hundred loaves of bread, two skins of wine, five sheep ready for cooking, a
bushel of roasted grain, a hundred raisin cakes, and two hundred fig cakes. She
loaded all the food on the donkeys and had her servants lead the way to David.
No one could say a word to her husband.
As Abigail was riding her donkey into a large ravine,
David and his men were descending from the other end. They all met in the
middle where Abigail quickly climbed off the donkey and fell on her knees
before David. With humility, honor, and respect, she humbly spoke to him of her
“My lord should not pay attention to this wicked man
Nabal. He simply lives up to his name! His name means ‘fool,’ and he is indeed
foolish!” David immediately recognized Abigail was sent by God. He
apologized and thanked her for stopping him from murdering all of them. He
accepted the food she brought him and said, “Return home in peace.”
Abigail arrived home, and Nabal was eating a huge spread
of food and was very drunk. She left him be… until the next morning when she
told him what she gave David. Nabal’s raging face turned red, and he grabbed
his heart and fell onto the ground. For ten days, he laid in a coma until God
took his life.
When David heard Nabal was dead, he said, “Blessed be
God who has stood up for me against Nabal’s insults, kept me from an evil act,
and let his evil boomerang back on him.” He sent for Abigail to propose
marriage to her, and she didn’t linger. She climbed onto her donkey and rode to
Abigail was David’s second wife, as he was also married to
Ahinoam of Jezreel. Both women accompanied him while they sought refuge in a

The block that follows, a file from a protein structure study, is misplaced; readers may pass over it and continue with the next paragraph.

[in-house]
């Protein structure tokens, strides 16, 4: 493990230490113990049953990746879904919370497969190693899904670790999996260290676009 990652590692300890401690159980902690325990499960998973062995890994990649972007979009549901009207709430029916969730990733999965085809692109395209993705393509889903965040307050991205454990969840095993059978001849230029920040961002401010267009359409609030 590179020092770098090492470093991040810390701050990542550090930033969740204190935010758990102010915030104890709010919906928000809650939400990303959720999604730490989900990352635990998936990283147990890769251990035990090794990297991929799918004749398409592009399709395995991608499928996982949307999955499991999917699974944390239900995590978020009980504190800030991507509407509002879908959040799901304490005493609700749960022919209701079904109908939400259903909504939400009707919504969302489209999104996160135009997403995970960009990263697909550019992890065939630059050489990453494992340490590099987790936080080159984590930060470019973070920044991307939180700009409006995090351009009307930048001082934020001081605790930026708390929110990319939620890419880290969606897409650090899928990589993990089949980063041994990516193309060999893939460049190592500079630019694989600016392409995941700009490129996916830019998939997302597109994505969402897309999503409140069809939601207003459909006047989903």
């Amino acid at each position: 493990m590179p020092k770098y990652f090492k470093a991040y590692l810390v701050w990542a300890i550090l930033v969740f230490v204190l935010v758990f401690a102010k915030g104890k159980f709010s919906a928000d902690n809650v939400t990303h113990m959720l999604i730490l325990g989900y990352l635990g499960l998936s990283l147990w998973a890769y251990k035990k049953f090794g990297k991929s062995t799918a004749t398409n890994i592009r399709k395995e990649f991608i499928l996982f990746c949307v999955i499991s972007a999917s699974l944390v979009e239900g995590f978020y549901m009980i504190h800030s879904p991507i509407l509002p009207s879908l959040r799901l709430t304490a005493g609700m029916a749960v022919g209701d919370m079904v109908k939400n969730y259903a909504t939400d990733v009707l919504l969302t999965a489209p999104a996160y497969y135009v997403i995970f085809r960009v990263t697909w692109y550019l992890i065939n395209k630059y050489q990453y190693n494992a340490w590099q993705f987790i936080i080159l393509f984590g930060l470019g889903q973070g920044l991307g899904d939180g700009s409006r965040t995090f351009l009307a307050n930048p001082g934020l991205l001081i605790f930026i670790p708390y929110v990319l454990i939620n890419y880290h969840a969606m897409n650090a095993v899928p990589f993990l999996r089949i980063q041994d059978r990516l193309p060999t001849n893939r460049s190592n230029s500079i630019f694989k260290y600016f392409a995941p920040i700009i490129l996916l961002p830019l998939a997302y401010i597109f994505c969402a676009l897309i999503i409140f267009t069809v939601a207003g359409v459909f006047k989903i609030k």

Philistine territory, and their life wasn’t easy. But, soon after settling in
Hebron, Abigail gave birth to their only child, who was named Chileab (also
In case you did not make the connection in Abigail’s
story, the man who she married was none other than a young King David, one of
the most well-known figures in Jewish history. He was promised by God that his
children would rule Israel forever. If we delve into Bible scriptures, Abigail
was one of eight wives to David.
She suffered the consequences of an arranged marriage to
Nabal. She could not blame or fight their choice. But, her story reveals why
women should follow God’s guidelines for a partner. Though he was an abusive
husband, she remained dedicated to him until God’s perfect timing played out.
Why was Abigail a powerful woman?
Abigail was a very humble woman. Though she was wealthy,
she did not let her riches interfere with the welfare of her family. Not only
did she save her family, but she saved David from committing murders.
She was fearless as she rode to find David and give
him her offerings. It was perilous for her to face a man with an army of four
Abigail had an attitude of humility, honor, and respect
as she approached the man who would one day rule Israel. I think David knew
Abigail was the kind of comrade he needed to be a successful king.
She always acted in wisdom, for God was building
character in her heart. Living with an abusive man, she still grew into a
respectful woman, even amid adversity.
Please join us again next Sunday for two more powerful women in the Bible. God bless!
“It is normal for anger to take you to battle, but if you keep that anger while at the battle front you may regret ever engaging in that war. It takes a cool head, not anger to win a war. Anger rids you of wisdom and you take decisions before you think. Of course, at times you may appear to win but sit down and calculate the cost. I bet you it will be pyrrhic victory. Always put wisdom ahead of anger and power.” (Romilia quotes)